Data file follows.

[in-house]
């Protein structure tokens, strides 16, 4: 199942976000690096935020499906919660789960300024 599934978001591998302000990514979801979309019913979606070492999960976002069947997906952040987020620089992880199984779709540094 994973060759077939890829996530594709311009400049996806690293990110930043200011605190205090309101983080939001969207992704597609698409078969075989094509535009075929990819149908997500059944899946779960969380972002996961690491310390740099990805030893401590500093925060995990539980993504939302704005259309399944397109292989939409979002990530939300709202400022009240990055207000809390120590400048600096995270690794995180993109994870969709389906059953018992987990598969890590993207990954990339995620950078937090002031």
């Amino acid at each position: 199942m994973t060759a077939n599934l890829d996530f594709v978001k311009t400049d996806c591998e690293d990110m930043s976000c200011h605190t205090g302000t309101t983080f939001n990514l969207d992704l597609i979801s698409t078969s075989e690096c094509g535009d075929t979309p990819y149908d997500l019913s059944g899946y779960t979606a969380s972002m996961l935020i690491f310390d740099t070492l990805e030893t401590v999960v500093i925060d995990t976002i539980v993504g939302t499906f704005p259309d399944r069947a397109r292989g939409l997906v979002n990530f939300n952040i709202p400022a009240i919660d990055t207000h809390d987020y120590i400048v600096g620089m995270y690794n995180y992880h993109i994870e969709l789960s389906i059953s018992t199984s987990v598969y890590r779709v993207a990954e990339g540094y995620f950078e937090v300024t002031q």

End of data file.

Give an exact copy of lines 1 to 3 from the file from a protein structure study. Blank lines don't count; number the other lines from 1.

[in-house]
């Protein structure tokens, strides 16, 4: 199942976000690096935020499906919660789960300024 599934978001591998302000990514979801979309019913979606070492999960976002069947997906952040987020620089992880199984779709540094 994973060759077939890829996530594709311009400049996806690293990110930043200011605190205090309101983080939001969207992704597609698409078969075989094509535009075929990819149908997500059944899946779960969380972002996961690491310390740099990805030893401590500093925060995990539980993504939302704005259309399944397109292989939409979002990530939300709202400022009240990055207000809390120590400048600096995270690794995180993109994870969709389906059953018992987990598969890590993207990954990339995620950078937090002031």
């Amino acid at each position: 199942m994973t060759a077939n599934l890829d996530f594709v978001k311009t400049d996806c591998e690293d990110m930043s976000c200011h605190t205090g302000t309101t983080f939001n990514l969207d992704l597609i979801s698409t078969s075989e690096c094509g535009d075929t979309p990819y149908d997500l019913s059944g899946y779960t979606a969380s972002m996961l935020i690491f310390d740099t070492l990805e030893t401590v999960v500093i925060d995990t976002i539980v993504g939302t499906f704005p259309d399944r069947a397109r292989g939409l997906v979002n990530f939300n952040i709202p400022a009240i919660d990055t207000h809390d987020y120590i400048v600096g620089m995270y690794n995180y992880h993109i994870e969709l789960s389906i059953s018992t199984s987990v598969y890590r779709v993207a990954e990339g540094y995620f950078e937090v300024t002031q």